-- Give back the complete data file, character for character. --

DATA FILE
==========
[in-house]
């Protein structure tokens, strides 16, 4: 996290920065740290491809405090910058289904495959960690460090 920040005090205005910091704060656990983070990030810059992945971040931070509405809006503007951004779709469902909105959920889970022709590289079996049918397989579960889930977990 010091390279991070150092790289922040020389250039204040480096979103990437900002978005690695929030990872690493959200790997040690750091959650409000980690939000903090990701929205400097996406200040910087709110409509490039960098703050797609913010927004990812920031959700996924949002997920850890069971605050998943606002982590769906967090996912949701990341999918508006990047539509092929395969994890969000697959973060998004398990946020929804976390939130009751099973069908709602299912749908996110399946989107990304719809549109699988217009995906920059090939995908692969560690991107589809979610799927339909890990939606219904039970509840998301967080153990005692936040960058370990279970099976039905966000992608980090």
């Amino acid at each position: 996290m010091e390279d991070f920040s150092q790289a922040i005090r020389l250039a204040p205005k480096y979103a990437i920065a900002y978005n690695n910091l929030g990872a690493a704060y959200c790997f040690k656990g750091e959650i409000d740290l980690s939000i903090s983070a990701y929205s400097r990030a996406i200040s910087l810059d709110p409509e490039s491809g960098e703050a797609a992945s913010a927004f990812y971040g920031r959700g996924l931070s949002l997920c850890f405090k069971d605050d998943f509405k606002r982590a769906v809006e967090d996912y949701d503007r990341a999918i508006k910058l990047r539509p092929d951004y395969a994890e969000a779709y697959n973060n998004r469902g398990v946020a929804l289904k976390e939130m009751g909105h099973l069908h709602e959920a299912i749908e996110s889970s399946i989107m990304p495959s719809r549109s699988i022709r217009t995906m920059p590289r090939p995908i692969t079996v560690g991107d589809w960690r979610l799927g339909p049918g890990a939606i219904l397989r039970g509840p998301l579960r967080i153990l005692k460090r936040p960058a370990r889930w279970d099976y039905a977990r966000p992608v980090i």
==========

[in-house]
């Protein structure tokens, strides 16, 4: 996290920065740290491809405090910058289904495959960690460090 920040005090205005910091704060656990983070990030810059992945971040931070509405809006503007951004779709469902909105959920889970022709590289079996049918397989579960889930977990 010091390279991070150092790289922040020389250039204040480096979103990437900002978005690695929030990872690493959200790997040690750091959650409000980690939000903090990701929205400097996406200040910087709110409509490039960098703050797609913010927004990812920031959700996924949002997920850890069971605050998943606002982590769906967090996912949701990341999918508006990047539509092929395969994890969000697959973060998004398990946020929804976390939130009751099973069908709602299912749908996110399946989107990304719809549109699988217009995906920059090939995908692969560690991107589809979610799927339909890990939606219904039970509840998301967080153990005692936040960058370990279970099976039905966000992608980090």
């Amino acid at each position: 996290m010091e390279d991070f920040s150092q790289a922040i005090r020389l250039a204040p205005k480096y979103a990437i920065a900002y978005n690695n910091l929030g990872a690493a704060y959200c790997f040690k656990g750091e959650i409000d740290l980690s939000i903090s983070a990701y929205s400097r990030a996406i200040s910087l810059d709110p409509e490039s491809g960098e703050a797609a992945s913010a927004f990812y971040g920031r959700g996924l931070s949002l997920c850890f405090k069971d605050d998943f509405k606002r982590a769906v809006e967090d996912y949701d503007r990341a999918i508006k910058l990047r539509p092929d951004y395969a994890e969000a779709y697959n973060n998004r469902g398990v946020a929804l289904k976390e939130m009751g909105h099973l069908h709602e959920a299912i749908e996110s889970s399946i989107m990304p495959s719809r549109s699988i022709r217009t995906m920059p590289r090939p995908i692969t079996v560690g991107d589809w960690r979610l799927g339909p049918g890990a939606i219904l397989r039970g509840p998301l579960r967080i153990l005692k460090r936040p960058a370990r889930w279970d099976y039905a977990r966000p992608v980090i």